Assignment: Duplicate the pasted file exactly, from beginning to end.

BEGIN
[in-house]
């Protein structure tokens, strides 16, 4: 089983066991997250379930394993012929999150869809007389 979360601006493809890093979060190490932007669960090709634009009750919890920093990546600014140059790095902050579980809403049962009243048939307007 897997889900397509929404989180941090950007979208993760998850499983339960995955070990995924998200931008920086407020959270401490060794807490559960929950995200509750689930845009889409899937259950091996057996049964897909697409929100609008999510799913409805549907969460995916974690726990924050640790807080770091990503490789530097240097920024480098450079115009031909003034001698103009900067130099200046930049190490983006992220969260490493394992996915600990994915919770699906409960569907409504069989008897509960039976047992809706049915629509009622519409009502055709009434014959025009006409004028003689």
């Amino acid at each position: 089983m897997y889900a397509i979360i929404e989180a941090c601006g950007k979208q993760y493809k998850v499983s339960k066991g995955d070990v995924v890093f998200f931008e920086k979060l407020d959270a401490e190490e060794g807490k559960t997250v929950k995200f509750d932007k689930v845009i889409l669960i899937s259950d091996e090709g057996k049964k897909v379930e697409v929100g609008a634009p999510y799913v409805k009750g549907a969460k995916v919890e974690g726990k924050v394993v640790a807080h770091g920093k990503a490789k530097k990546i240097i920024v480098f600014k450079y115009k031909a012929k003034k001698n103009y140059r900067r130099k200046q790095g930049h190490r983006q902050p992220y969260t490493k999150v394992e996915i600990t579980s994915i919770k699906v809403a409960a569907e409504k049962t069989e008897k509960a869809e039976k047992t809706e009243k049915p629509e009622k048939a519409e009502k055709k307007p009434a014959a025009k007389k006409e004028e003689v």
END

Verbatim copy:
[in-house]
């Protein structure tokens, strides 16, 4: 089983066991997250379930394993012929999150869809007389 979360601006493809890093979060190490932007669960090709634009009750919890920093990546600014140059790095902050579980809403049962009243048939307007 897997889900397509929404989180941090950007979208993760998850499983339960995955070990995924998200931008920086407020959270401490060794807490559960929950995200509750689930845009889409899937259950091996057996049964897909697409929100609008999510799913409805549907969460995916974690726990924050640790807080770091990503490789530097240097920024480098450079115009031909003034001698103009900067130099200046930049190490983006992220969260490493394992996915600990994915919770699906409960569907409504069989008897509960039976047992809706049915629509009622519409009502055709009434014959025009006409004028003689």
């Amino acid at each position: 089983m897997y889900a397509i979360i929404e989180a941090c601006g950007k979208q993760y493809k998850v499983s339960k066991g995955d070990v995924v890093f998200f931008e920086k979060l407020d959270a401490e190490e060794g807490k559960t997250v929950k995200f509750d932007k689930v845009i889409l669960i899937s259950d091996e090709g057996k049964k897909v379930e697409v929100g609008a634009p999510y799913v409805k009750g549907a969460k995916v919890e974690g726990k924050v394993v640790a807080h770091g920093k990503a490789k530097k990546i240097i920024v480098f600014k450079y115009k031909a012929k003034k001698n103009y140059r900067r130099k200046q790095g930049h190490r983006q902050p992220y969260t490493k999150v394992e996915i600990t579980s994915i919770k699906v809403a409960a569907e409504k049962t069989e008897k509960a869809e039976k047992t809706e009243k049915p629509e009622k048939a519409e009502k055709k307007p009434a014959a025009k007389k006409e004028e003689v």